DxO ViewPoint 3 brings automatic corrections, tilt-shift effect

DxO has a reputation for automating RAW image editing. With DxO ViewPoint 3 you can now also automate the correction of image distortions such as perspective and horizon problems. ViewPoint 3 has one new feature as well: a tilt-shift effect (miniature effect).

I tried DxO ViewPoint 3 with a series of photographs I shot last month when I took some time off to visit the Antwerp Cathedral of Our Lady. I photographed a couple of paintings by Rubens and other Flemish masters that are not normally on display. The problems that photographing in the cathedral entails, make for excellent test images for an app like ViewPoint 3. You can’t always position yourself straight in front of a subject and you can’t use a speed light.

With DxO ViewPoint 2 you could easily correct for any perspective and horizon problems, but you needed to do it yourself. With DxO ViewPoint 3 you can still do it yourself and if you decide to go that way, you’ll be pleasantly surprised. There’s a friendlier interface with a flatter, uncluttered look and easier to use correction tools with tooltips to help you position the handles more accurately.

DxO ViewPoint 3

It’s when you’re in a hurry or just not in for trying to get a perfect shot, that you will especially like the upgrade. DxO ViewPoint 3 lets you have fully automatic corrections based on the camera-lens combination data you download from DxO’s servers. The automation also works when using ViewPoint 3 as a plug-in to DxO Optics Pro or one of the other supported image editors.

Trying to trip up DxO ViewPoint 3

I must say I was expecting the app to make a mess of some images that were really badly skewed on more than one axis. But it didn’t. It managed the most difficult corrections spot-on. The only time I wanted to go in and tune is when I thought the perfect correction took away some of the image’s charm. Of course, the automatic correction also takes care of the necessary cropping.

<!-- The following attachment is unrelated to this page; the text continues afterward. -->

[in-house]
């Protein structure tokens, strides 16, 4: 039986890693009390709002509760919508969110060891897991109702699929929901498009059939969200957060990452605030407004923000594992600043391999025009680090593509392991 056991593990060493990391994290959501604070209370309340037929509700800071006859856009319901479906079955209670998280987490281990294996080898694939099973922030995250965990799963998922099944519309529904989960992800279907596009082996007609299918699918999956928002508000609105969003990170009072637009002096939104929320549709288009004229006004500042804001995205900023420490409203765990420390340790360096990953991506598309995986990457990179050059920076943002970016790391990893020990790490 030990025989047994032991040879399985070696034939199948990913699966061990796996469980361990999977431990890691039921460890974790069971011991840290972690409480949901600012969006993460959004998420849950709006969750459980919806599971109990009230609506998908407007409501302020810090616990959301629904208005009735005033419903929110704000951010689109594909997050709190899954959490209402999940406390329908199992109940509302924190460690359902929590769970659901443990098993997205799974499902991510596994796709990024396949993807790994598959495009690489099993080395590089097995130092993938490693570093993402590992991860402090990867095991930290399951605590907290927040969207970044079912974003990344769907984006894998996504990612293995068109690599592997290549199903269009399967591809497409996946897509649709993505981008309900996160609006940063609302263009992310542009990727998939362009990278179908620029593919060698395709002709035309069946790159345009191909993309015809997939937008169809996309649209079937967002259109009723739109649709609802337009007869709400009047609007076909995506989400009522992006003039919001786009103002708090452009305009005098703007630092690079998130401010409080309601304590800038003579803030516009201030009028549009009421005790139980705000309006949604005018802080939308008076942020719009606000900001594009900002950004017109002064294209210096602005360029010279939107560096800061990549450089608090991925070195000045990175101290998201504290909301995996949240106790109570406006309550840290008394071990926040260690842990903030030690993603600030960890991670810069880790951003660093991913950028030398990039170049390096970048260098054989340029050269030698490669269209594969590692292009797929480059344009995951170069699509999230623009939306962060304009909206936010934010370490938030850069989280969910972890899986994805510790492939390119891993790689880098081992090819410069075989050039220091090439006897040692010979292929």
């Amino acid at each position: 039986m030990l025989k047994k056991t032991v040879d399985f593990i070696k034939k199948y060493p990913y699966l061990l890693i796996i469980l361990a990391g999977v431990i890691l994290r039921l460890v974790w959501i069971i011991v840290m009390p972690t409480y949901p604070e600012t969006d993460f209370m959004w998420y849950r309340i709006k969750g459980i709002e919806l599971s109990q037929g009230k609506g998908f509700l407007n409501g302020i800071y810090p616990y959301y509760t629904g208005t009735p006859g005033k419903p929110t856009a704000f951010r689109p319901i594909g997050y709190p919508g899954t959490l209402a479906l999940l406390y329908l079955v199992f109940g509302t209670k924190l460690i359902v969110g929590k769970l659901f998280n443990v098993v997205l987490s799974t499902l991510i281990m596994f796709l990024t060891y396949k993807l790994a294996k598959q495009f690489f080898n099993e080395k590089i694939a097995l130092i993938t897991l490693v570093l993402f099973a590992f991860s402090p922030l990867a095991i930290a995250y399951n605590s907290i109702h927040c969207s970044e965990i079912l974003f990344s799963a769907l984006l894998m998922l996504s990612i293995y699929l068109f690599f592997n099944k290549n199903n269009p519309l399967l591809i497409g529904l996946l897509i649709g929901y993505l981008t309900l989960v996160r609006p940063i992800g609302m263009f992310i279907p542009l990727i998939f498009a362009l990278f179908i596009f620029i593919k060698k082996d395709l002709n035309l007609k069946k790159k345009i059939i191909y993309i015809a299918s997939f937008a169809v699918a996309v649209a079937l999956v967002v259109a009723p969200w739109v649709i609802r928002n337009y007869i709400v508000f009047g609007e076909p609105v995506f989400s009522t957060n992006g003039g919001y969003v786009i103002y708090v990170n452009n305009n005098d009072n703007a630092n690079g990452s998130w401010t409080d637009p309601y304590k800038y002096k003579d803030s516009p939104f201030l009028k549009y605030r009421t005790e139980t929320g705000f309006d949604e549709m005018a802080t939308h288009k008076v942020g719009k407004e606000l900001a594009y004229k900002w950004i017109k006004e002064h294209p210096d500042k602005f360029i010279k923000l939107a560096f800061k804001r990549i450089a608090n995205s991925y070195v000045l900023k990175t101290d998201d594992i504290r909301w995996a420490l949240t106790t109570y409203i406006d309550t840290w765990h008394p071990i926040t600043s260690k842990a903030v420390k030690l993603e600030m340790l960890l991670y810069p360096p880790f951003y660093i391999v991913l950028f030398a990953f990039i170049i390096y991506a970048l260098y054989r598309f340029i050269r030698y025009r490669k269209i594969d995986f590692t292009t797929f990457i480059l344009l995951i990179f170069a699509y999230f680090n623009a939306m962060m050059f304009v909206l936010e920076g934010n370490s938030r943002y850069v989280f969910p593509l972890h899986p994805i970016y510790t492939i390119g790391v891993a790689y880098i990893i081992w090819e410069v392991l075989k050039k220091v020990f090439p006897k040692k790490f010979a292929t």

The tilt-shift effect is said to perfectly simulate the depth-of-field reduction that’s identical to the creative look that usually requires you to purchase a costly tilt-shift lens. To replicate the miniature look, DxO ViewPoint 3 shows handles for the location and intensity of two blur gradients which the user can adjust symmetrically or asymmetrically — even at an angle. The application also enables photographers to simulate several types of bokeh.

It really works well and gives you a nice effect, but I can’t tell if it comes even close to the effect you achieve with an actual tilt-shift lens because I don’t have one to compare. As far as I’m concerned this new effect is a nice addition and does create something that resembles photos taken with a tilt-shift lens, but if the effects is the same as with an expensive tilt-shift lens is a different matter.

Until December 4, DxO sells ViewPoint 3 at €49 instead of €79 (SRP, incl. VAT) — ($49 instead of $79). If you purchased a DxO ViewPoint license on or after September 1, 2016, you are entitled to a free upgrade to version 3.

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